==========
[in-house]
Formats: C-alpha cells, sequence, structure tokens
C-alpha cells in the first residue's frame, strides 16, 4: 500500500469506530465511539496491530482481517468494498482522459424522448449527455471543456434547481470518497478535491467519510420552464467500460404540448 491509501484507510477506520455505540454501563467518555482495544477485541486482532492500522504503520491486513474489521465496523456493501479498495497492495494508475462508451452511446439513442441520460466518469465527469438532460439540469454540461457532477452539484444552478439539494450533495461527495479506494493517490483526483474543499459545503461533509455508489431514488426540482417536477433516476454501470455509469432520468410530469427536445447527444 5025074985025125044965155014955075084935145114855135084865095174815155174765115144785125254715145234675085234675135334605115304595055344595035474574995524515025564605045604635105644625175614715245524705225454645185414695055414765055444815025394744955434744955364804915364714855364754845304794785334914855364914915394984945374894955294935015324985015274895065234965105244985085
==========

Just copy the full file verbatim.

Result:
[in-house]
Formats: C-alpha cells, sequence, structure tokens
C-alpha cells in the first residue's frame, strides 16, 4: 500500500469506530465511539496491530482481517468494498482522459424522448449527455471543456434547481470518497478535491467519510420552464467500460404540448 491509501484507510477506520455505540454501563467518555482495544477485541486482532492500522504503520491486513474489521465496523456493501479498495497492495494508475462508451452511446439513442441520460466518469465527469438532460439540469454540461457532477452539484444552478439539494450533495461527495479506494493517490483526483474543499459545503461533509455508489431514488426540482417536477433516476454501470455509469432520468410530469427536445447527444 5025074985025125044965155014955075084935145114855135084865095174815155174765115144785125254715145234675085234675135334605115304595055344595035474574995524515025564605045604635105644625175614715245524705225454645185414695055414765055444815025394744955434744955364804915364714855364754845304794785334914855364914915394984945374894955294935015324985015274895065234965105244985085